Other brands at that level include Himel Bros, the Canadian horsehide specialists. I bought their horsehide suede jacket (pictured above) from Clutch as a birthday present to myself this year.
And of course, Coherence, popularised by The Armoury and available at Clutch as of Spring/Summer 2020.
The image of Coherence above is a good illustration of the importance of a third category - style.
Many Japanese brands aim to recreate styles from the past. But some bring back wearable styles and cuts, while others delight in ones that are obviously 'period' and verge on costume.
In the image above, the polo shirt falls into the latter category, and I wouldn't wear the bucket hat either. But on top of them sits a Coherence jacket (the Vernon II) that is really nice.
It's navy, unusual only its details (like those deep breast pockets) and like most Coherence designs, is elevated mostly by its material - in this case an exclusive wool/linen/mohair.
A PS visitor to Clutch Cafe could easily browse last this mannequin without taking full stock of the Coherence design. Hence the need for explication and categorisation.
There are a few other brands I would recommend as very wearable - good-quality classics that can be woven into any modern wardrobe.
They include Cushman for its loopback knitwear (above), which is comparable to Merz b Schwanen but often comes in a greater range of colours and washes.
There's Warehouse, which has a lot of different products but I personally like the plain T-shirts. They're circular knitted (no side seam) in heavier, tougher cottons like most vintage-inspired tees. But not too short or square.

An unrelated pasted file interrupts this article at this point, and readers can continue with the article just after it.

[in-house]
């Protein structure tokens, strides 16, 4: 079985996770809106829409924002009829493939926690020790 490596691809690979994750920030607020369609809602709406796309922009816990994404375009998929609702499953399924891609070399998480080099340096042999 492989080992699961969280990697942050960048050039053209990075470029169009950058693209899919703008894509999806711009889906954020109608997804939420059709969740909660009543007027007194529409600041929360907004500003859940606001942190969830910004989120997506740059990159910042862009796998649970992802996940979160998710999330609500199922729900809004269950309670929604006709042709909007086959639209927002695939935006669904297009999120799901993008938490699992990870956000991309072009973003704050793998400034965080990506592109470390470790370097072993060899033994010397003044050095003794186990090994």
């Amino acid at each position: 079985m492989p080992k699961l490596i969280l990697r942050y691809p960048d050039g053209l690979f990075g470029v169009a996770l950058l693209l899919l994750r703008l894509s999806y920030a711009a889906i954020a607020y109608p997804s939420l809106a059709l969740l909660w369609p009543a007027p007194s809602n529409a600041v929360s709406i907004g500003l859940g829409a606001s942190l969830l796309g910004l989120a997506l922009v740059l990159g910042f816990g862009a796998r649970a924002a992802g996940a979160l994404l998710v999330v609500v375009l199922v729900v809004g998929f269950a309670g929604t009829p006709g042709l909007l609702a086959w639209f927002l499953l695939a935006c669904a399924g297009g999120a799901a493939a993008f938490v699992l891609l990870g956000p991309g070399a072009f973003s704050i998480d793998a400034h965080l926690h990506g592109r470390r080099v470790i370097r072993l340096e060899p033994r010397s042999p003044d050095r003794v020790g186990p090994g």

A friend recently asked what T-shirts I would recommend that were tougher than Sunspel, and might stand up better to life with small children. Most of these (plain) Japanese tees would be good there.
Jelado is similar to Warehouse in selling across a few different areas, though I'd particularly recommend the shirts - they do have some fairly unusual things in there.
PRAS makes vulcanised canvas trainers, similar to someone like Doek but a little chunkier and more casual.
And if you like rayon shirts - arguably a little period, but becoming more mainstream - then it's worth checking out Muller & Bros.
The last category is brands selling more esoteric designs, and often too vintage-looking for me. But there are some diamonds in there.
They include Stevenson Overall, from whom I have a really nice thermal, Belafonte, and Soundman.
And I don't think I've even mentioned half the brands yet.
I love Clutch. It's full of treasures. But it's taken me six months to get a sense of everything.
Hopefully this piece is a small help in narrowing down your search: a way into browsing online, or focusing a trip to the store.
Oh, and there is of course an amazing range of magazines. Which you can sit on a bench and read, right next to the cafe stall.
I do occasional styling work for Clutch, putting together outfits that are photographed for their Instagram account - and for which I am paid. However, as with everything else on PS, no payment for content is possible.
More on our policy on that, here.